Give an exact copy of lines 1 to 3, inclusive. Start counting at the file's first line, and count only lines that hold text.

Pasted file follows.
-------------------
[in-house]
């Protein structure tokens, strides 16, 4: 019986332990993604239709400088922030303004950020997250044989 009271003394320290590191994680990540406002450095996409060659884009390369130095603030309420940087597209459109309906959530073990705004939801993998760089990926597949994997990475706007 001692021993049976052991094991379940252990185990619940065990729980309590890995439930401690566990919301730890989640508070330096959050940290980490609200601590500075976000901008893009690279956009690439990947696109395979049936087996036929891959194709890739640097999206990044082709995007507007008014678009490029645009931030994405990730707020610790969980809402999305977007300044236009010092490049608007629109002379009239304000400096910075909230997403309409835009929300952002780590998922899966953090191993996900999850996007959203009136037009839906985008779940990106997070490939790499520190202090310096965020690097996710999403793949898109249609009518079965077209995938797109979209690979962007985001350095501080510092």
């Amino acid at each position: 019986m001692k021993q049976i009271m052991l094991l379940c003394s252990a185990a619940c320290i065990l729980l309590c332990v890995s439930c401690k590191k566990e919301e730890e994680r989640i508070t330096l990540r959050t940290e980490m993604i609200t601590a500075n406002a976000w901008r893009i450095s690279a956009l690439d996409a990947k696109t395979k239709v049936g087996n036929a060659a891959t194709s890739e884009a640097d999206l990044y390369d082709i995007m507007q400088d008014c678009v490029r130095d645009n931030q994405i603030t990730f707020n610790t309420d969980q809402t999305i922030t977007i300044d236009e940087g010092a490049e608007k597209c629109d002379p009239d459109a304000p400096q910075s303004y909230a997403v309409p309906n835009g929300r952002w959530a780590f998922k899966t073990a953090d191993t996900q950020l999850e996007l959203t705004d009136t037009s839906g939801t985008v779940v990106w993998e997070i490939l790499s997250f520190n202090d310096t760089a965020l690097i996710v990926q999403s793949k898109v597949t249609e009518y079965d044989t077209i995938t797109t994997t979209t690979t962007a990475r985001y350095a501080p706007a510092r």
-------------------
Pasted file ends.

[in-house]
């Protein structure tokens, strides 16, 4: 019986332990993604239709400088922030303004950020997250044989 009271003394320290590191994680990540406002450095996409060659884009390369130095603030309420940087597209459109309906959530073990705004939801993998760089990926597949994997990475706007 001692021993049976052991094991379940252990185990619940065990729980309590890995439930401690566990919301730890989640508070330096959050940290980490609200601590500075976000901008893009690279956009690439990947696109395979049936087996036929891959194709890739640097999206990044082709995007507007008014678009490029645009931030994405990730707020610790969980809402999305977007300044236009010092490049608007629109002379009239304000400096910075909230997403309409835009929300952002780590998922899966953090191993996900999850996007959203009136037009839906985008779940990106997070490939790499520190202090310096965020690097996710999403793949898109249609009518079965077209995938797109979209690979962007985001350095501080510092």
């Amino acid at each position: 019986m001692k021993q049976i009271m052991l094991l379940c003394s252990a185990a619940c320290i065990l729980l309590c332990v890995s439930c401690k590191k566990e919301e730890e994680r989640i508070t330096l990540r959050t940290e980490m993604i609200t601590a500075n406002a976000w901008r893009i450095s690279a956009l690439d996409a990947k696109t395979k239709v049936g087996n036929a060659a891959t194709s890739e884009a640097d999206l990044y390369d082709i995007m507007q400088d008014c678009v490029r130095d645009n931030q994405i603030t990730f707020n610790t309420d969980q809402t999305i922030t977007i300044d236009e940087g010092a490049e608007k597209c629109d002379p009239d459109a304000p400096q910075s303004y909230a997403v309409p309906n835009g929300r952002w959530a780590f998922k899966t073990a953090d191993t996900q950020l999850e996007l959203t705004d009136t037009s839906g939801t985008v779940v990106w993998e997070i490939l790499s997250f520190n202090d310096t760089a965020l690097i996710v990926q999403s793949k898109v597949t249609e009518y079965d044989t077209i995938t797109t994997t979209t690979t962007a990475r985001y350095a501080p706007a510092r």